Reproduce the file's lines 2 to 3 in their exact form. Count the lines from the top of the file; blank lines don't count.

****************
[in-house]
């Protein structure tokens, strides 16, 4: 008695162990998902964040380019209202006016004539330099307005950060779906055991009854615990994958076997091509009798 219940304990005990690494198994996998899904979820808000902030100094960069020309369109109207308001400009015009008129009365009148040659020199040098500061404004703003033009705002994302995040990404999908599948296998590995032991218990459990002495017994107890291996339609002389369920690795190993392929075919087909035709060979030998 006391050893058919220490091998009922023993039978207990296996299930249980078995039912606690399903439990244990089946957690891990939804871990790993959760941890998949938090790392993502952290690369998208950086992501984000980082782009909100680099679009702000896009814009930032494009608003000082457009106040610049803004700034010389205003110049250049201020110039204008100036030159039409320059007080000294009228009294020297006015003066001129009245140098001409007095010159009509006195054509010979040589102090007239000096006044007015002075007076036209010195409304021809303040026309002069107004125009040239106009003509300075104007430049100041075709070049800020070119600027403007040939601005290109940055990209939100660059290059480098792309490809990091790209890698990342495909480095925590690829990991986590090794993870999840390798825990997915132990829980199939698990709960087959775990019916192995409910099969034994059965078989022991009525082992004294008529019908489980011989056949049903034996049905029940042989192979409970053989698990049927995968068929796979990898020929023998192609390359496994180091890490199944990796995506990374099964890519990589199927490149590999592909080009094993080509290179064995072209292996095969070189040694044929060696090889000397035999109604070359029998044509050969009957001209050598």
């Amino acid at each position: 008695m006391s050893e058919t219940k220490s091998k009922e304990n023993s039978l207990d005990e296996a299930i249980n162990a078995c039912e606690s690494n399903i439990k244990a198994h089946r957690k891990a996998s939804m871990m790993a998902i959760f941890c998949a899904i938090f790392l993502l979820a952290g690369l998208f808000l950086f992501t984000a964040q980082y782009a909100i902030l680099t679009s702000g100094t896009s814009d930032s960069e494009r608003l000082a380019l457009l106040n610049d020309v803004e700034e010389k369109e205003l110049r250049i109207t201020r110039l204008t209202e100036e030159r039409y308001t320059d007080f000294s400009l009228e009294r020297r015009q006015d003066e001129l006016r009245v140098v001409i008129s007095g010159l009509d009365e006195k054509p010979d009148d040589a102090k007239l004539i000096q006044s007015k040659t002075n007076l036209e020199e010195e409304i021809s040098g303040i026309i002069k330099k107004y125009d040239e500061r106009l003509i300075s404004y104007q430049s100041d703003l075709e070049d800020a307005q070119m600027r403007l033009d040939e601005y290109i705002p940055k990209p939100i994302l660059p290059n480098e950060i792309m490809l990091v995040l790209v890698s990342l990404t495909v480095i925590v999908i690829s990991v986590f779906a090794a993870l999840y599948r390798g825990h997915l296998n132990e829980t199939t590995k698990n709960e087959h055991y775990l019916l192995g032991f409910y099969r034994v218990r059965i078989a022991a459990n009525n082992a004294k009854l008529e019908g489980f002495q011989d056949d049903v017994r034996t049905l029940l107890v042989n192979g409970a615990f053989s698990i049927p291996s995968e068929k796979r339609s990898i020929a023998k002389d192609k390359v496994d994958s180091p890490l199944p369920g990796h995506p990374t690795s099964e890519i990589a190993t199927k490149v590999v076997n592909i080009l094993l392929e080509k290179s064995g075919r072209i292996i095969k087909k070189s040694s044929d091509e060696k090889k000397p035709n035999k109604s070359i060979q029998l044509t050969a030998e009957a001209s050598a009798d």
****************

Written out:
């Protein structure tokens, strides 16, 4: 008695162990998902964040380019209202006016004539330099307005950060779906055991009854615990994958076997091509009798 219940304990005990690494198994996998899904979820808000902030100094960069020309369109109207308001400009015009008129009365009148040659020199040098500061404004703003033009705002994302995040990404999908599948296998590995032991218990459990002495017994107890291996339609002389369920690795190993392929075919087909035709060979030998 006391050893058919220490091998009922023993039978207990296996299930249980078995039912606690399903439990244990089946957690891990939804871990790993959760941890998949938090790392993502952290690369998208950086992501984000980082782009909100680099679009702000896009814009930032494009608003000082457009106040610049803004700034010389205003110049250049201020110039204008100036030159039409320059007080000294009228009294020297006015003066001129009245140098001409007095010159009509006195054509010979040589102090007239000096006044007015002075007076036209010195409304021809303040026309002069107004125009040239106009003509300075104007430049100041075709070049800020070119600027403007040939601005290109940055990209939100660059290059480098792309490809990091790209890698990342495909480095925590690829990991986590090794993870999840390798825990997915132990829980199939698990709960087959775990019916192995409910099969034994059965078989022991009525082992004294008529019908489980011989056949049903034996049905029940042989192979409970053989698990049927995968068929796979990898020929023998192609390359496994180091890490199944990796995506990374099964890519990589199927490149590999592909080009094993080509290179064995072209292996095969070189040694044929060696090889000397035999109604070359029998044509050969009957001209050598």
């Amino acid at each position: 008695m006391s050893e058919t219940k220490s091998k009922e304990n023993s039978l207990d005990e296996a299930i249980n162990a078995c039912e606690s690494n399903i439990k244990a198994h089946r957690k891990a996998s939804m871990m790993a998902i959760f941890c998949a899904i938090f790392l993502l979820a952290g690369l998208f808000l950086f992501t984000a964040q980082y782009a909100i902030l680099t679009s702000g100094t896009s814009d930032s960069e494009r608003l000082a380019l457009l106040n610049d020309v803004e700034e010389k369109e205003l110049r250049i109207t201020r110039l204008t209202e100036e030159r039409y308001t320059d007080f000294s400009l009228e009294r020297r015009q006015d003066e001129l006016r009245v140098v001409i008129s007095g010159l009509d009365e006195k054509p010979d009148d040589a102090k007239l004539i000096q006044s007015k040659t002075n007076l036209e020199e010195e409304i021809s040098g303040i026309i002069k330099k107004y125009d040239e500061r106009l003509i300075s404004y104007q430049s100041d703003l075709e070049d800020a307005q070119m600027r403007l033009d040939e601005y290109i705002p940055k990209p939100i994302l660059p290059n480098e950060i792309m490809l990091v995040l790209v890698s990342l990404t495909v480095i925590v999908i690829s990991v986590f779906a090794a993870l999840y599948r390798g825990h997915l296998n132990e829980t199939t590995k698990n709960e087959h055991y775990l019916l192995g032991f409910y099969r034994v218990r059965i078989a022991a459990n009525n082992a004294k009854l008529e019908g489980f002495q011989d056949d049903v017994r034996t049905l029940l107890v042989n192979g409970a615990f053989s698990i049927p291996s995968e068929k796979r339609s990898i020929a023998k002389d192609k390359v496994d994958s180091p890490l199944p369920g990796h995506p990374t690795s099964e890519i990589a190993t199927k490149v590999v076997n592909i080009l094993l392929e080509k290179s064995g075919r072209i292996i095969k087909k070189s040694s044929d091509e060696k090889k000397p035709n035999k109604s070359i060979q029998l044509t050969a030998e009957a001209s050598a009798d």